'A fierce crusader against communalism, George joined hands with majoritarian forces, never to revisit or re-assess his saffron association.'
'He was a Union minister in 1998-2004, a time when people like Graham Staines were lynched in Orissa.'
'On the Gujarat pogrom of 2002, George went on to kind of justify the slashing of pregnant women, by saying in the Lok Sabha that this was nothing new for India.'
'Thus, he was in sharp contrast to what he had himself stood for in the heyday of his political career in the 1970s and 1980s, says Mohammad Sajjad.
George Fernandes represented Muzaffarpur (Bihar) in the Lok Sabha several times, and therefore, the history of Muzaffarpur and his political career are closely intertwined. Arguably, his changing political affiliations largely changed the political orientations of the region.
George (the people of Muzaffarpur generally called him by his first name) had earned the epithet of 'giant-killer' when he defeated S K Patil in Bombay in the 1967 Lok Sabha election. He appeared in Muzaffarpur for the first time in 1977 to contest the Lok Sabha election and won it in the Janata wave, defeating the Congress nominee and an 'invincible' giant of Muzaffarpur, Digvijay Narayan Singh (1924-1991), grandson of Langat Singh (1850-1912).
Mark Tully, in his book No Full Stops in India (1991) records Digvijay as the most upright politician of India. Digvijay was a close friend of Feroze and Indira Gandhi. Yet, Digvijay opposed Indira's Emergency.;
George kept winning from Muzaffarpur, in 1980, 1989, 1991, 2004. In 1996, 1998 and 1999, he won from Nalanda, the home turf of Nitish Kumar.
In the popular phase of the anti-colonial struggle, Muzaffarpur slowly became an epicentre of kisan movements. It therefore gave rise to anti-Congress, Socialist politics in the early years after Independence. In 1957, Asoka Mehta, the mayor of Bombay in 1946-1947, was elected from the constituency.
The same year, 1957, Acharya J B Kripalani (1888-1982) was elected to the Lok Sabha from Sitamarhi (then a subdivision of Muzaffarpur).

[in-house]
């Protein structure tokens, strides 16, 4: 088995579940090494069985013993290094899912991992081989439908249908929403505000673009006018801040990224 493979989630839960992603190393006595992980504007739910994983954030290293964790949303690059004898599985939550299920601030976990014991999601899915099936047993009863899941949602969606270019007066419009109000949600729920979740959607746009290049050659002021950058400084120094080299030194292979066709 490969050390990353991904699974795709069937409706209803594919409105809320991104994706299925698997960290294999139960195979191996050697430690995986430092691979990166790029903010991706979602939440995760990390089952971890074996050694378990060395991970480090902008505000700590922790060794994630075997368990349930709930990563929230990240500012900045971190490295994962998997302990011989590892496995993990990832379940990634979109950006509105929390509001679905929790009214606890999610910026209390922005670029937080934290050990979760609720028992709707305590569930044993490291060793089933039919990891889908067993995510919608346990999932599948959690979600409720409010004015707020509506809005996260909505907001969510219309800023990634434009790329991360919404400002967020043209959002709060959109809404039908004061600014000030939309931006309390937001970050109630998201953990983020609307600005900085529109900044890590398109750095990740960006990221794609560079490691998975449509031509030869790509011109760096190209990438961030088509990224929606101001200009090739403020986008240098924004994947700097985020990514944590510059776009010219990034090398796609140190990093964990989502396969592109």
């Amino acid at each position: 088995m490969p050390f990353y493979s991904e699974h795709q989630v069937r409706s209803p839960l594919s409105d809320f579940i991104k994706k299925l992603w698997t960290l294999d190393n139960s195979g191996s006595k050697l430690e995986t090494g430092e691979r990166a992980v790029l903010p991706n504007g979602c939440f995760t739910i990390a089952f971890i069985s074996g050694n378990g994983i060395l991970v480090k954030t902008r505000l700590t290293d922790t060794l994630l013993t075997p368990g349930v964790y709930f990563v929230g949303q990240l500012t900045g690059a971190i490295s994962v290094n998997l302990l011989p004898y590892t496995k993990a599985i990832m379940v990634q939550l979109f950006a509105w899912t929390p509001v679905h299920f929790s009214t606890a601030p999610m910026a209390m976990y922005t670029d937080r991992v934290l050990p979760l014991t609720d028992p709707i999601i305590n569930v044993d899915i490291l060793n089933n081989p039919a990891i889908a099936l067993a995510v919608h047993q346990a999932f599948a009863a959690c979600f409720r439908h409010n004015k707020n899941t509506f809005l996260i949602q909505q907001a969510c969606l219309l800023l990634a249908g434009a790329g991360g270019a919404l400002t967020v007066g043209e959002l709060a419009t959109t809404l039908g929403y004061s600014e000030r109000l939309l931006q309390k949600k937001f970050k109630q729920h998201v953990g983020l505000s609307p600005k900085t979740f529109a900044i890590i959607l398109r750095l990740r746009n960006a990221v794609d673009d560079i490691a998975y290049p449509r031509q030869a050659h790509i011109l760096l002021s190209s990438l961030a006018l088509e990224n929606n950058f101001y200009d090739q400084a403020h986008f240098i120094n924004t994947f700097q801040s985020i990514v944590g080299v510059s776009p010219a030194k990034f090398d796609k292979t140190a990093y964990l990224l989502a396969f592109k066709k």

In the 1957 assembly election the Socialist candidate won from Muzaffarpur. A study by Shree Nagesh Jha (Economic and Political Weeekly, October 22, 1966), said 'caste, class, party ideology, personal influence, and traditional loyalties' all had been at work.
In 1952, Kripalani contested from Saharsa where Ramesh Jha worked hard for him. Jha was agonised by the RSS activists and on September 22, 1947, wrote to Premier (as the chief minister was then called) Shri Krishna Sinha (1887-1961), that 'the people are feeling quite unsafe and the government should put an immediate ban on such communal fascist organisation'.
Just see how many Socialists chose to forget all this! To the best of my knowledge, Kripalani, the Sitamarhi MP, didn't utter a word in Parliament on the communal violence of Sitamarhi in 1959.
Lack of land reforms and huge caste-based socio-economic inequalities, despite the Socialists's presence and victories, eventually resulted in the rise of Naxalism in Muzaffarpur's Mushahri during 1967-1972, and was studied extensively by Arvind N Das in his book, Agrarian Unrest and Socio-economic Change in Bihar (1983).
Interestingly, one of the legends about the dreams sold to the electorate of Muzaffarpur in 1977 by the supporters of the incarcerated George Fernandes was to develop the town of Muzaffarpur into a Bombay. His supporters, carrying cutouts of George Fernandes in chains, spread such promise in the 1977 election.
But it was never to happen, it just didn't happen. Muzaffarpur remained a stinking town, an 'urban jungle', as described by the scholar, journalist and author Arvind N Das (1948-2000). The 'un-intelligentsia' of Bihar, and the media, kept berating Lalu Prasad Yadav for having ruined Bihar's economy and governance. They hardly ever asked such questions from the abovementioned stalwarts.
George is credited with having helped bring a Doordarshan Kendra to Muzaffarpur, besides the Muzaffarpur Thermal Power Station and the Indian Drugs and Pharmaceuticals Limited. This one has died its death as has the Bela Industrial Estate which was developed for industrialisation in Muzaffarpur. Before these, the only industries there were the sugar mills and a tobacco industry, Prabhat Zarda Factory.